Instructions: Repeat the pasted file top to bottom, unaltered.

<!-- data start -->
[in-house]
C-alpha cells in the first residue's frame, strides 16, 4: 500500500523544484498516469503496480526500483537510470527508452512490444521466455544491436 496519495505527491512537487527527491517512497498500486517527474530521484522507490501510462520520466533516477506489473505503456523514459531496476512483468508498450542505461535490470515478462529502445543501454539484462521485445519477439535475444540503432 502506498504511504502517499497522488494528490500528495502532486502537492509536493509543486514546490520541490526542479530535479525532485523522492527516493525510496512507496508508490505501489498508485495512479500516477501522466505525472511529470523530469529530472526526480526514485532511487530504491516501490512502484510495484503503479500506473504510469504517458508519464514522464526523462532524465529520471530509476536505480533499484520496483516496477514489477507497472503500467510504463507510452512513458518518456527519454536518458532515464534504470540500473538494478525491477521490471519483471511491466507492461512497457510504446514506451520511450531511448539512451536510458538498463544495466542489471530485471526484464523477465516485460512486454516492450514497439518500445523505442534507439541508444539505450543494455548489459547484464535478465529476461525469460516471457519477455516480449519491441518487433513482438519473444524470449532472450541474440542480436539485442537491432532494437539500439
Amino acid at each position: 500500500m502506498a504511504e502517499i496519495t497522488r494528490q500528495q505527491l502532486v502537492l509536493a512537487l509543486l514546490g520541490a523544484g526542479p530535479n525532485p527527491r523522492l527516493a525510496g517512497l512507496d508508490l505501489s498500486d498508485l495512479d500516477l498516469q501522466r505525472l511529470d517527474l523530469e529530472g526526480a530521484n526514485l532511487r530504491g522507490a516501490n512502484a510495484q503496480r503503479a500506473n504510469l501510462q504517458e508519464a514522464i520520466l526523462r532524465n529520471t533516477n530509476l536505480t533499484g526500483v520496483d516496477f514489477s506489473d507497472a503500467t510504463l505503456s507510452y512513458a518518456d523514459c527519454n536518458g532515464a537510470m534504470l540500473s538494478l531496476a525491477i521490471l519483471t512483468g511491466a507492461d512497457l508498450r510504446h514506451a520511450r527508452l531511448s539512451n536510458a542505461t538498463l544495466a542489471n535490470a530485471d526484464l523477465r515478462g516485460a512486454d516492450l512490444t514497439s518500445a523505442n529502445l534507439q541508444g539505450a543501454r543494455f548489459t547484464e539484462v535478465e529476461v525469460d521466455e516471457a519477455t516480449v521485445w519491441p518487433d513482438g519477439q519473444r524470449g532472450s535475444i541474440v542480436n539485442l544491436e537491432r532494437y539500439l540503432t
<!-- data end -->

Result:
[in-house]
C-alpha cells in the first residue's frame, strides 16, 4: 500500500523544484498516469503496480526500483537510470527508452512490444521466455544491436 496519495505527491512537487527527491517512497498500486517527474530521484522507490501510462520520466533516477506489473505503456523514459531496476512483468508498450542505461535490470515478462529502445543501454539484462521485445519477439535475444540503432 502506498504511504502517499497522488494528490500528495502532486502537492509536493509543486514546490520541490526542479530535479525532485523522492527516493525510496512507496508508490505501489498508485495512479500516477501522466505525472511529470523530469529530472526526480526514485532511487530504491516501490512502484510495484503503479500506473504510469504517458508519464514522464526523462532524465529520471530509476536505480533499484520496483516496477514489477507497472503500467510504463507510452512513458518518456527519454536518458532515464534504470540500473538494478525491477521490471519483471511491466507492461512497457510504446514506451520511450531511448539512451536510458538498463544495466542489471530485471526484464523477465516485460512486454516492450514497439518500445523505442534507439541508444539505450543494455548489459547484464535478465529476461525469460516471457519477455516480449519491441518487433513482438519473444524470449532472450541474440542480436539485442537491432532494437539500439
Amino acid at each position: 500500500m502506498a504511504e502517499i496519495t497522488r494528490q500528495q505527491l502532486v502537492l509536493a512537487l509543486l514546490g520541490a523544484g526542479p530535479n525532485p527527491r523522492l527516493a525510496g517512497l512507496d508508490l505501489s498500486d498508485l495512479d500516477l498516469q501522466r505525472l511529470d517527474l523530469e529530472g526526480a530521484n526514485l532511487r530504491g522507490a516501490n512502484a510495484q503496480r503503479a500506473n504510469l501510462q504517458e508519464a514522464i520520466l526523462r532524465n529520471t533516477n530509476l536505480t533499484g526500483v520496483d516496477f514489477s506489473d507497472a503500467t510504463l505503456s507510452y512513458a518518456d523514459c527519454n536518458g532515464a537510470m534504470l540500473s538494478l531496476a525491477i521490471l519483471t512483468g511491466a507492461d512497457l508498450r510504446h514506451a520511450r527508452l531511448s539512451n536510458a542505461t538498463l544495466a542489471n535490470a530485471d526484464l523477465r515478462g516485460a512486454d516492450l512490444t514497439s518500445a523505442n529502445l534507439q541508444g539505450a543501454r543494455f548489459t547484464e539484462v535478465e529476461v525469460d521466455e516471457a519477455t516480449v521485445w519491441p518487433d513482438g519477439q519473444r524470449g532472450s535475444i541474440v542480436n539485442l544491436e537491432r532494437y539500439l540503432t